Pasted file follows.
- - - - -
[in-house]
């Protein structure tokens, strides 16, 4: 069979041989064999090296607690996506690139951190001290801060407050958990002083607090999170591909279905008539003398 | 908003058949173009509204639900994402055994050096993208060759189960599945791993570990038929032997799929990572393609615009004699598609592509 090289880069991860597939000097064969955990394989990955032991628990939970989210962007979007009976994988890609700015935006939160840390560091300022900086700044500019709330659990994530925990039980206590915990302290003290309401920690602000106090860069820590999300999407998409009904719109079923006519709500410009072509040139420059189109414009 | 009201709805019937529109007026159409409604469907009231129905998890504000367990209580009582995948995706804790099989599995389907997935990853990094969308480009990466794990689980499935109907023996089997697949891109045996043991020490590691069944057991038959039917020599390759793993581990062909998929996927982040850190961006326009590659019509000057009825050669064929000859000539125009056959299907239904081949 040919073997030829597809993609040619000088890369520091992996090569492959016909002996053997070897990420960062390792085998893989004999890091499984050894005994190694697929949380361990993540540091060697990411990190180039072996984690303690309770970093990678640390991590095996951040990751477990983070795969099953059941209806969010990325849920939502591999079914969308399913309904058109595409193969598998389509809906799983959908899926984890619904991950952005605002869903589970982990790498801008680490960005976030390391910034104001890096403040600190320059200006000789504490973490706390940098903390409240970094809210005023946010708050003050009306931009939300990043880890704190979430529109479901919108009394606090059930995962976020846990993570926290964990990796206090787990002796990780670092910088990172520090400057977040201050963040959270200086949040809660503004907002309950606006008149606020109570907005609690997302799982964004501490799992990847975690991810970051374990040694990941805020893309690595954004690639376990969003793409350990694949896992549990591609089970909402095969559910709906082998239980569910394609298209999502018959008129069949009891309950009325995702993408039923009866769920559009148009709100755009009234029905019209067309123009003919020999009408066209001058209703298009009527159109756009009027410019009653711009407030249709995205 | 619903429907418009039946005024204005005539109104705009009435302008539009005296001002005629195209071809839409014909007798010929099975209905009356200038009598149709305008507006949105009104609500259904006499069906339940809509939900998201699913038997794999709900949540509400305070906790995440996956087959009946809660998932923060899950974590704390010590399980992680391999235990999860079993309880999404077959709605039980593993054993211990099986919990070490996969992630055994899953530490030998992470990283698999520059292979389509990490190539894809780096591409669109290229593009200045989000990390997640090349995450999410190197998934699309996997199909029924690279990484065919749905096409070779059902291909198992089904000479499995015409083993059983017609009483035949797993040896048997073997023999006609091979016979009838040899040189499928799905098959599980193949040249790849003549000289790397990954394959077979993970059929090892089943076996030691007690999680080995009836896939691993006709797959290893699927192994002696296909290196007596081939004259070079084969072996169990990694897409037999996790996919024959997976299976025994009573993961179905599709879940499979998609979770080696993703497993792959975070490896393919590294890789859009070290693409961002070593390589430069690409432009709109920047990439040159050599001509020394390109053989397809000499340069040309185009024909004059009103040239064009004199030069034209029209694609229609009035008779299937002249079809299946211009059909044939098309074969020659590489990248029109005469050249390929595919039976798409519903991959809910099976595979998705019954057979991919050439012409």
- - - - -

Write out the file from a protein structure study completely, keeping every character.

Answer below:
[in-house]
């Protein structure tokens, strides 16, 4: 069979041989064999090296607690996506690139951190001290801060407050958990002083607090999170591909279905008539003398 | 908003058949173009509204639900994402055994050096993208060759189960599945791993570990038929032997799929990572393609615009004699598609592509 090289880069991860597939000097064969955990394989990955032991628990939970989210962007979007009976994988890609700015935006939160840390560091300022900086700044500019709330659990994530925990039980206590915990302290003290309401920690602000106090860069820590999300999407998409009904719109079923006519709500410009072509040139420059189109414009 | 009201709805019937529109007026159409409604469907009231129905998890504000367990209580009582995948995706804790099989599995389907997935990853990094969308480009990466794990689980499935109907023996089997697949891109045996043991020490590691069944057991038959039917020599390759793993581990062909998929996927982040850190961006326009590659019509000057009825050669064929000859000539125009056959299907239904081949 040919073997030829597809993609040619000088890369520091992996090569492959016909002996053997070897990420960062390792085998893989004999890091499984050894005994190694697929949380361990993540540091060697990411990190180039072996984690303690309770970093990678640390991590095996951040990751477990983070795969099953059941209806969010990325849920939502591999079914969308399913309904058109595409193969598998389509809906799983959908899926984890619904991950952005605002869903589970982990790498801008680490960005976030390391910034104001890096403040600190320059200006000789504490973490706390940098903390409240970094809210005023946010708050003050009306931009939300990043880890704190979430529109479901919108009394606090059930995962976020846990993570926290964990990796206090787990002796990780670092910088990172520090400057977040201050963040959270200086949040809660503004907002309950606006008149606020109570907005609690997302799982964004501490799992990847975690991810970051374990040694990941805020893309690595954004690639376990969003793409350990694949896992549990591609089970909402095969559910709906082998239980569910394609298209999502018959008129069949009891309950009325995702993408039923009866769920559009148009709100755009009234029905019209067309123009003919020999009408066209001058209703298009009527159109756009009027410019009653711009407030249709995205 | 619903429907418009039946005024204005005539109104705009009435302008539009005296001002005629195209071809839409014909007798010929099975209905009356200038009598149709305008507006949105009104609500259904006499069906339940809509939900998201699913038997794999709900949540509400305070906790995440996956087959009946809660998932923060899950974590704390010590399980992680391999235990999860079993309880999404077959709605039980593993054993211990099986919990070490996969992630055994899953530490030998992470990283698999520059292979389509990490190539894809780096591409669109290229593009200045989000990390997640090349995450999410190197998934699309996997199909029924690279990484065919749905096409070779059902291909198992089904000479499995015409083993059983017609009483035949797993040896048997073997023999006609091979016979009838040899040189499928799905098959599980193949040249790849003549000289790397990954394959077979993970059929090892089943076996030691007690999680080995009836896939691993006709797959290893699927192994002696296909290196007596081939004259070079084969072996169990990694897409037999996790996919024959997976299976025994009573993961179905599709879940499979998609979770080696993703497993792959975070490896393919590294890789859009070290693409961002070593390589430069690409432009709109920047990439040159050599001509020394390109053989397809000499340069040309185009024909004059009103040239064009004199030069034209029209694609229609009035008779299937002249079809299946211009059909044939098309074969020659590489990248029109005469050249390929595919039976798409519903991959809910099976595979998705019954057979991919050439012409």